On top of that, Levine also showed us a few scenes from the film. I don’t want to spoil the jokes, but I will tell you, a good deal of the material had me laughing out loud, especially the stuff featuring Rogen’s character who is super high and talks non-stop. As for the look of the film, if you fast forward to the 1:45 mark of the trailer, you can catch a glimpse of the footage we saw and I, for one, really dig the warmth, vibrancy and framing of the visuals.


I’m a big fan of Levine’s and usually thoroughly enjoy Rogen and Goldberg’s comedies, so what’s not to love? Again, the footage we saw was absolutely hilarious and based on what Levine told during his interview, it seems like he could be striking the perfect balance between Christmas tropes, genuine heart, and Rogen and Goldberg’s style of humor. And on top of that, just look at the trailer. The Night Before could have been your quintessential commercial comedy, but it seems as though Levine infused the material with more than enough style to make it his own. Hopefully the guys really did pull it off and we wind up with an R-rated Christmas comedy that we can watch for years to come.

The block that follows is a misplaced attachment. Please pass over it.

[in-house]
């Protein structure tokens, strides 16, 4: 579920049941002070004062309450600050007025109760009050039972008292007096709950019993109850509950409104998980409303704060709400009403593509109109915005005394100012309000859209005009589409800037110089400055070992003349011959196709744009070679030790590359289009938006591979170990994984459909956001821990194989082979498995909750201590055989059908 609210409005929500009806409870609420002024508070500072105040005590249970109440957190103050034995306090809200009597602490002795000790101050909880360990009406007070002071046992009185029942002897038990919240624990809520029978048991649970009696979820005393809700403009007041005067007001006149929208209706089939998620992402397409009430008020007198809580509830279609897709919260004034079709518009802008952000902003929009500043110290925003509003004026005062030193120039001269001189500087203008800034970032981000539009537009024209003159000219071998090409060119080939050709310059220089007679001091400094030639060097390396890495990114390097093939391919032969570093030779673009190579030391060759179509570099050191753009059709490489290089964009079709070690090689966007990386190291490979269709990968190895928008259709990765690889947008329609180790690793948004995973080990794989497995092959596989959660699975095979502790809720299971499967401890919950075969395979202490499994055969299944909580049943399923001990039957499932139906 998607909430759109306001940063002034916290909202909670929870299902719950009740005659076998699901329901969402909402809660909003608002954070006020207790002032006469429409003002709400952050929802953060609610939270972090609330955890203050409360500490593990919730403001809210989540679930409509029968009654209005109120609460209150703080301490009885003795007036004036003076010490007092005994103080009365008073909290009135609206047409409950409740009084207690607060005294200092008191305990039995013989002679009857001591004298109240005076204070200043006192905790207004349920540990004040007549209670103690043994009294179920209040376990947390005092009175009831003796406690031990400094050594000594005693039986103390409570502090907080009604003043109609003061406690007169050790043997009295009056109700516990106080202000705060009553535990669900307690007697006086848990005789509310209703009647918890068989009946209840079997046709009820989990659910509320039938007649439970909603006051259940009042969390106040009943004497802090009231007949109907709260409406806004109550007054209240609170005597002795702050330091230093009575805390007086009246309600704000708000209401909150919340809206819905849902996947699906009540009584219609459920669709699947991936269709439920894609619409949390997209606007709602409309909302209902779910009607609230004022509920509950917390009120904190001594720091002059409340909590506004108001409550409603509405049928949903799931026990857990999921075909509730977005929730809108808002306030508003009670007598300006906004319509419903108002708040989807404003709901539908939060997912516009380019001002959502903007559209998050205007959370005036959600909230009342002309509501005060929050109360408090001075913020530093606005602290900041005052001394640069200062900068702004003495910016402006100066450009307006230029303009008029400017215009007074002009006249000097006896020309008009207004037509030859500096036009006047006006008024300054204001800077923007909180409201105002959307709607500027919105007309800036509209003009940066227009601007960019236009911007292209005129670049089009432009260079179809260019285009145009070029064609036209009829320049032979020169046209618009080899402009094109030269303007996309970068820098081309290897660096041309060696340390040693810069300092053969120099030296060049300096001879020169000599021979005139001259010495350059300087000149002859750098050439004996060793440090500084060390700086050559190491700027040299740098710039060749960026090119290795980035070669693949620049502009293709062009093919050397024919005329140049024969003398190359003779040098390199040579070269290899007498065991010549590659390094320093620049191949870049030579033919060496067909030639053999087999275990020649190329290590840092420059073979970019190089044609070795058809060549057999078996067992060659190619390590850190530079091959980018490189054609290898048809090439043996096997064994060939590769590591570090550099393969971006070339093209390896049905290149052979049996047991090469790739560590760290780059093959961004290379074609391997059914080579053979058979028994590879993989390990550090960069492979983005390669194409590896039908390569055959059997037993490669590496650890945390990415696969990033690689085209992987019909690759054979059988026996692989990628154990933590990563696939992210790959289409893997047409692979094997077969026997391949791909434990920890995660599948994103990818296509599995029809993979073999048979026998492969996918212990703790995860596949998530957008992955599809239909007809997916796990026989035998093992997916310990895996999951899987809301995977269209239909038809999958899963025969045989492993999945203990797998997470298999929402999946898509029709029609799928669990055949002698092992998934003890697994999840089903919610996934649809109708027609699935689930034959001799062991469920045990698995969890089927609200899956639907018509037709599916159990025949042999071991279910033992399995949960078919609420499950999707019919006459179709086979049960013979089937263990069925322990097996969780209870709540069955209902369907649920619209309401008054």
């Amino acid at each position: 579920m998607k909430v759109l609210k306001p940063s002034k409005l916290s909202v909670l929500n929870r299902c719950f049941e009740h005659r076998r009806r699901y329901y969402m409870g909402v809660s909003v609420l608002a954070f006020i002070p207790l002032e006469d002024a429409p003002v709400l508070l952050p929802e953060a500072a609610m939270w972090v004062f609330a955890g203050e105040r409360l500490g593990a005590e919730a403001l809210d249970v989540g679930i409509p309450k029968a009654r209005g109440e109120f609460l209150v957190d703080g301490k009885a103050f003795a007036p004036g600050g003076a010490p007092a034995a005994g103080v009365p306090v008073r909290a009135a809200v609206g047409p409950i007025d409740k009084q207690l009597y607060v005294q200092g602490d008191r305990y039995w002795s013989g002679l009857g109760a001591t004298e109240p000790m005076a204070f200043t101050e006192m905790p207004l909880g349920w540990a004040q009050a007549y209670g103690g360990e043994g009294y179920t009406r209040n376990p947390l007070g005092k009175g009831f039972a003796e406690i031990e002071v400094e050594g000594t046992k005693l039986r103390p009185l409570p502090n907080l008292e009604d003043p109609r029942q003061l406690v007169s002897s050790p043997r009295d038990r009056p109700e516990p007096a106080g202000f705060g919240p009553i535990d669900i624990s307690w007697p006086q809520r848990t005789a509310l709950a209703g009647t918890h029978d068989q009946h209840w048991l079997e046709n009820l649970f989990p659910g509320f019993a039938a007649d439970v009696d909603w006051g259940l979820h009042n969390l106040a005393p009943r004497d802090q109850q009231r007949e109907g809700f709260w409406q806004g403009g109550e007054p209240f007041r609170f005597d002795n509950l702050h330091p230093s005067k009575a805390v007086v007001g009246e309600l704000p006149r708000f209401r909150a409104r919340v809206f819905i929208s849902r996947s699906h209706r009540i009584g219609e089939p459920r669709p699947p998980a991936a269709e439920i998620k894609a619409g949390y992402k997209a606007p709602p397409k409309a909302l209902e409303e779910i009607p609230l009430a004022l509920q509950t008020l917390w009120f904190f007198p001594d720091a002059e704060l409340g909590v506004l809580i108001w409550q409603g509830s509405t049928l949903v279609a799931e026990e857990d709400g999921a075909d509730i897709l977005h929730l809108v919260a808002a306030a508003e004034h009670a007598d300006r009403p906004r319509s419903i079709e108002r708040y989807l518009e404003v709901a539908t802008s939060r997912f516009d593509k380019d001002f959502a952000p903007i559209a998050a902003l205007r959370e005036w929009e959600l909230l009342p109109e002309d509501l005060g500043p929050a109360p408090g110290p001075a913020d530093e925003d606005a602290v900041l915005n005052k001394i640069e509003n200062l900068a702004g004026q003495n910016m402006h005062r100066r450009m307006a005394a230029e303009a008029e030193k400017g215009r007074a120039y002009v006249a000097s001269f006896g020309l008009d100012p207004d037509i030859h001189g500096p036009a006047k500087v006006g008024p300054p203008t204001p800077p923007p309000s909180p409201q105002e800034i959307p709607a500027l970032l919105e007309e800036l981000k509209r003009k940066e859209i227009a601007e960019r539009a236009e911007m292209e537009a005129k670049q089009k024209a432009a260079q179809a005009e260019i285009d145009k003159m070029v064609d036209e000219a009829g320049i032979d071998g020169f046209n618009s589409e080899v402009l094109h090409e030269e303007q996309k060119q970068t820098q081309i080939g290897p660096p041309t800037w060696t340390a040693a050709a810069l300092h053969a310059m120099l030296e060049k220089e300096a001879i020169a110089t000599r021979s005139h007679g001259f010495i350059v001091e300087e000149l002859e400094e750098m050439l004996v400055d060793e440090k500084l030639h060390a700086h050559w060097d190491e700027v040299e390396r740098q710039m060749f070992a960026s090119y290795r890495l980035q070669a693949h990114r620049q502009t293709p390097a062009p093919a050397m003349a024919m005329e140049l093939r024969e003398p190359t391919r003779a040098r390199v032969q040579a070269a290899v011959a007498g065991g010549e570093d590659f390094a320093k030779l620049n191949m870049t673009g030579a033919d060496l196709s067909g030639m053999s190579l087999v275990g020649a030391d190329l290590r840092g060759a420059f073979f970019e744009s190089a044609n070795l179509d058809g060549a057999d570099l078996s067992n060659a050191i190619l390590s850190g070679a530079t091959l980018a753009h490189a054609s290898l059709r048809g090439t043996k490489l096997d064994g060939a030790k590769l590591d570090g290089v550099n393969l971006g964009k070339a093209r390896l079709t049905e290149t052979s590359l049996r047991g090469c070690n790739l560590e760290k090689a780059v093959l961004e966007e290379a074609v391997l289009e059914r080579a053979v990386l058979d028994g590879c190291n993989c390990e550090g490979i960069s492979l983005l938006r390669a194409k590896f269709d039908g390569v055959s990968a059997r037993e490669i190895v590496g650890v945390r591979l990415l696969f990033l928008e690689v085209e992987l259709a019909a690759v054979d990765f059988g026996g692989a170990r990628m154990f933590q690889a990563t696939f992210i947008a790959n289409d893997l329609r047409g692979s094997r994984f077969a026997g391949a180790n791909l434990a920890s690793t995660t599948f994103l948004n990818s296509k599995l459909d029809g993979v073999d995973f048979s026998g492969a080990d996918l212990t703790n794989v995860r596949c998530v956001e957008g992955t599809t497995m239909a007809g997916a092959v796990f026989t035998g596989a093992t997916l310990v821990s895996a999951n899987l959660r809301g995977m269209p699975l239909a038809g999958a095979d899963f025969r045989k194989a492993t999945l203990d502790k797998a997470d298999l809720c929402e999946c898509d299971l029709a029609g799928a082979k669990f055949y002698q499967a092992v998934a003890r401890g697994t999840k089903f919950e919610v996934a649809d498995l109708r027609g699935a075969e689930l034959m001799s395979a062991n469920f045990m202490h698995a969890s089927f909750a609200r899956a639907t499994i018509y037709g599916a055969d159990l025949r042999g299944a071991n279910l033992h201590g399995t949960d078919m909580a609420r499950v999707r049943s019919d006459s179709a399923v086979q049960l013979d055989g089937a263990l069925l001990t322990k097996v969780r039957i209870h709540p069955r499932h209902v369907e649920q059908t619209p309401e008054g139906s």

The Night Before hits theaters nationwide on November 25th. Click here to check out the on-set interview with Rogen, Mackie and Gordon-Levitt.